GOTHENBURG (Reuters) – the Swedish car manufacturer Volvo is hoping to bolster its reputation for safety-first drive by installing cameras and sensors in the cars from the beginning of 2020, monitoring drivers for signs of drunken or distracted and intervene to prevent accidents.
FILE PHOTO: the 2016 Volvo XC90, winner of the Truck of the Year award at the North American International Auto Show is shown in Detroit, Michigan, January 11. 2016. REUTERS/Gary Cameron
The safety features, detailed at a briefing in Gothenburg on Wednesday, which worked out plans earlier this month, marking a new step by Volvo in the direction of his pledge to eliminate passenger deaths in 2020.
Volvo, which in the 1950s was the first car manufacturer to introduce the three-point seat belts, had said on March 4, would the introduction of a 180 km per hour the speed limit on all new vehicles.
Volvo said that the cameras and sensors are installed on all models built on the SPA2 platform for larger cars such as the XC90 SUV, which the driverless cars will also be built, starting in the beginning of the next decade.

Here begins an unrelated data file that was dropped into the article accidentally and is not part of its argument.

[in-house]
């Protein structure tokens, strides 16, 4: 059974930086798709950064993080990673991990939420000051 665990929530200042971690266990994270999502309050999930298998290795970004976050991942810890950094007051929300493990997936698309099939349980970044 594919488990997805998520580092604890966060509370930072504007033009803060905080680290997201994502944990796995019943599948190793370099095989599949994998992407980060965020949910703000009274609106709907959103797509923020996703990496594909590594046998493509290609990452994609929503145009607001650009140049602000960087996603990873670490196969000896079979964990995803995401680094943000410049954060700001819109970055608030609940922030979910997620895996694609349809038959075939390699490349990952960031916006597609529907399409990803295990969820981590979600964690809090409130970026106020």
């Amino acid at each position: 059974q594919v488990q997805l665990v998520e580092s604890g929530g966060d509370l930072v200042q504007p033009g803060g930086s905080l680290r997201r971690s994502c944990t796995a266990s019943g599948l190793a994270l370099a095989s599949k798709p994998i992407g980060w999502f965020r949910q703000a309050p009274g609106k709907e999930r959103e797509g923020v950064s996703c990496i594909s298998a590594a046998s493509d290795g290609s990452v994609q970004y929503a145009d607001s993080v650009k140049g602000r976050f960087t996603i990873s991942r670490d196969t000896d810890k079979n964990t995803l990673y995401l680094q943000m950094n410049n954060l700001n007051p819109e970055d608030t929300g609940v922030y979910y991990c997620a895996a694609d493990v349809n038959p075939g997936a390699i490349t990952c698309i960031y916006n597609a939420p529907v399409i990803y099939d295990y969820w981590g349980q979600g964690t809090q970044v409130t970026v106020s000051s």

Intervene if the driver is found to be drunk, fatigued, or distracted by the check of a mobile phone – one of the biggest factors in the accident may pertain to the limit of the speed of the car, the alarm of the Volvo on Call service, or the slowing and parking of the car, it said.
Development of technology in support of these maneuvers has accelerated in recent years as the industry focuses more and more on electric and autonomous cars.
Volvo Chief Executive Hakan Samuelsson told journalists the developments of the technology meant car manufacturers had the responsibility to take on the role of Big Brother to the safety on the roads.
While the strategy referred to Volvo, owned by chinese Geely, might lose some customers like to be on the high speeds, it also opened opportunities to win parents who wanted to buy the safest car to carry their children, ” he said.
Volvo also said that it would introduce, Make-Key, allowing a Volvo buyer to set a speed limit for oneself or for the loan of the car to the younger or inexperienced drivers, which is standard for all cars starting in 2021.
Samuelsson said Volvo was in talks with insurers to offer favourable conditions for what is referred to as “club max 180” customers who have made use of the safety devices.
“If we encourage and support better behavior with a technique that helps the driver to stay out of trouble, that must logically also have a positive effect on the insurance premiums,” Samuelsson said.
Reporting by Esha Vaish in Gothenburg; Editing by David Holmes